Guest-poster Eric Schwitzgebel wonders:
Is it Psychologically Possible for the Skeptic to Suspend All Belief?
Please address your comments to Eric, who will be checking in here periodically. (See also discussion on Eric’s own blog.)
I keep bumping into this question. Casey Perin gave a talk on it at UCR; Daniel Greco has a forthcoming paper on it in Phil Review. Benj Hellie launched an extended Facebook conversation about it. Can the radical skeptic live his skepticism? I submit the following for your consideration.
First, a bit about belief. I’ve argued that to believe some proposition P is nothing more or less than to be disposed to act and react in a broadly belief-that-P-ish way — that is, to be disposed, circumstances to being right, to say things like “P”, to build one’s plans on the likelihood of P’s truth, to feel surprised should P prove false, etc. Among the relevant dispositions is the disposition to consciously judge that P is the case, that is, to momentarily explicitly regard P as true, to endorse P intellectually (though not necessarily in language). Dispositions to judge that P often pull apart from the other ispositions constitutive of belief, for example in self-deception, implicit bias, conceptual confusion, and momentary forgetting. (See here and here.) To believe that P is to steer one’s way through the world as though P were the case. One important part of the steering, but not the only part, is being disposed to explicitly judge that P is the case.
Okay, now skepticism. My paradigm radical skeptics are Sextus Empiricus, Montaigne (of the Apology), and Zhuangzi (of Inner Chapter 2). When such radical skeptics say they aim to suspend all belief, I recommend that we interpret them as really endorsing two goals: (a.) suspending all judgment, and (b.) standing openly ready, with equanimity, for alternative possibilities.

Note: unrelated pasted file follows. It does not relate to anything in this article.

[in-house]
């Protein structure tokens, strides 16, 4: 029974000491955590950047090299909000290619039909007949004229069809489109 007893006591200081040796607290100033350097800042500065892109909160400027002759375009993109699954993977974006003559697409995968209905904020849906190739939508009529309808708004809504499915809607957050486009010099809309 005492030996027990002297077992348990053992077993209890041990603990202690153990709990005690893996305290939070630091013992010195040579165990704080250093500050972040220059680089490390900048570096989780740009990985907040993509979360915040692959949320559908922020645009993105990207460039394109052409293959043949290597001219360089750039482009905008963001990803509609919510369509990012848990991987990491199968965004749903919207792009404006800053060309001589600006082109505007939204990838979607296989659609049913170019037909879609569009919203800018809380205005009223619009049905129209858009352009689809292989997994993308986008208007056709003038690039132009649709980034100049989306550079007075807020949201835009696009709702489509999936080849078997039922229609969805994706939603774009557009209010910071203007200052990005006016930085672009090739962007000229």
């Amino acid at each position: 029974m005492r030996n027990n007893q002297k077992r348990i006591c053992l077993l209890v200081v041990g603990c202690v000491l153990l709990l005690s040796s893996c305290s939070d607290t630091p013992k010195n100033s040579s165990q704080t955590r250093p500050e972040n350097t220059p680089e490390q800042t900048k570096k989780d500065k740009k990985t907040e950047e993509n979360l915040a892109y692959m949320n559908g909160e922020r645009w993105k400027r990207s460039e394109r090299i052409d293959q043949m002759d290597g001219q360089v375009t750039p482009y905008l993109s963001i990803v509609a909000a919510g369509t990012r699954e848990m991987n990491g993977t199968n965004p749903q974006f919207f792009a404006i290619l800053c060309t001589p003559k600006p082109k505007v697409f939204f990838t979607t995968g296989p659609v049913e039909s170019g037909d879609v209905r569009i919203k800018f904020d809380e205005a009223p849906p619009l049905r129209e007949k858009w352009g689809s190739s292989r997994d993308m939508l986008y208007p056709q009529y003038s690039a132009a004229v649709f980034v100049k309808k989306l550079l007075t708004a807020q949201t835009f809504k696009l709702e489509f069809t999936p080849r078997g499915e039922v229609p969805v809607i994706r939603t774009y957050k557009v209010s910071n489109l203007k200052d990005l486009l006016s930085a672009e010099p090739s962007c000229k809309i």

Arguments that it’s impossible to suspend all belief tend to be, at root, arguments that it’s impossible to refrain from action and that action requires belief. Perhaps it is impossible to refrain from all action. No skeptic advises sitting all day in bed (as though that weren’t itself an action). Sextus advises acting from habit; Zhuangzi seems to endorse well-trained spontaneity. (Of course, they can’t insist dogmatically on this, and Zhuangzi actively undermines himself.) If the runaway carriage is speeding toward the skeptic, the skeptic will leap aside. On my account of belief, such a disposition is partly constitutive of believing that the carriage is heading your way. So the skeptic will have at least part of the dispositional profile constitutive of that belief. This much I accept.
But it’s not clear that the skeptic needs to match the entire dispositional profile constitutive of believing the carriage is coming. In particular, it’s not clear that the skeptic needs to consciously judge that the carriage is coming. Maybe most of us would in fact reach such a judgment, but spontaneous skillful action without conscious judgment is sometimes thought to be characteristic of “flow” states of peak performance; and Heidegger seems to have valued them and regarded them as prevalent; and perhaps certain types of meditative practice aim at them. Suspension of judgment seems consistent with action, perhaps even highly skilled action. Though suspension of judgment isn’t suspension of the entirety of the dispositional profile characteristic of belief, it’s suspension of an important part of the profile — perhaps enough so that the skeptic achieves what I call a state of in-between believing, in which there’s enough deviation from the relevant dispositional profile that it’s neither quite right to say he believes nor quite right to say he fails to believe.
The skeptic will also, I suggest, stand openly ready, with equanimity, for alternative possibilities. The skeptic will leap away from the carriage, but she won’t be as much surprised as the non-skeptic would be if the carriage suddenly turns into a rooster. The skeptic will utter affirmations — Zhuangzi compares our utterances to the cheeping of baby birds — but with an openness to the opposing view. The skeptic will be less perturbed by apparent misfortune (for maybe it’s really good fortune in disguise) and thus perhaps achieve a certain tranquility unavailable to dogmatists (as emphasized by both Sextus and Zhuangzi). The skeptic stands humbly aware, before God or the universe, of his flawed, infinitesmal perspective (as expressed by Montaigne).
Judgment is stoppered; action still flows; there’s a humility, openness, tranquility, lack of surprise. None of this seems psychologically impossible to me. In certain moods, I even find it an appealing prospect.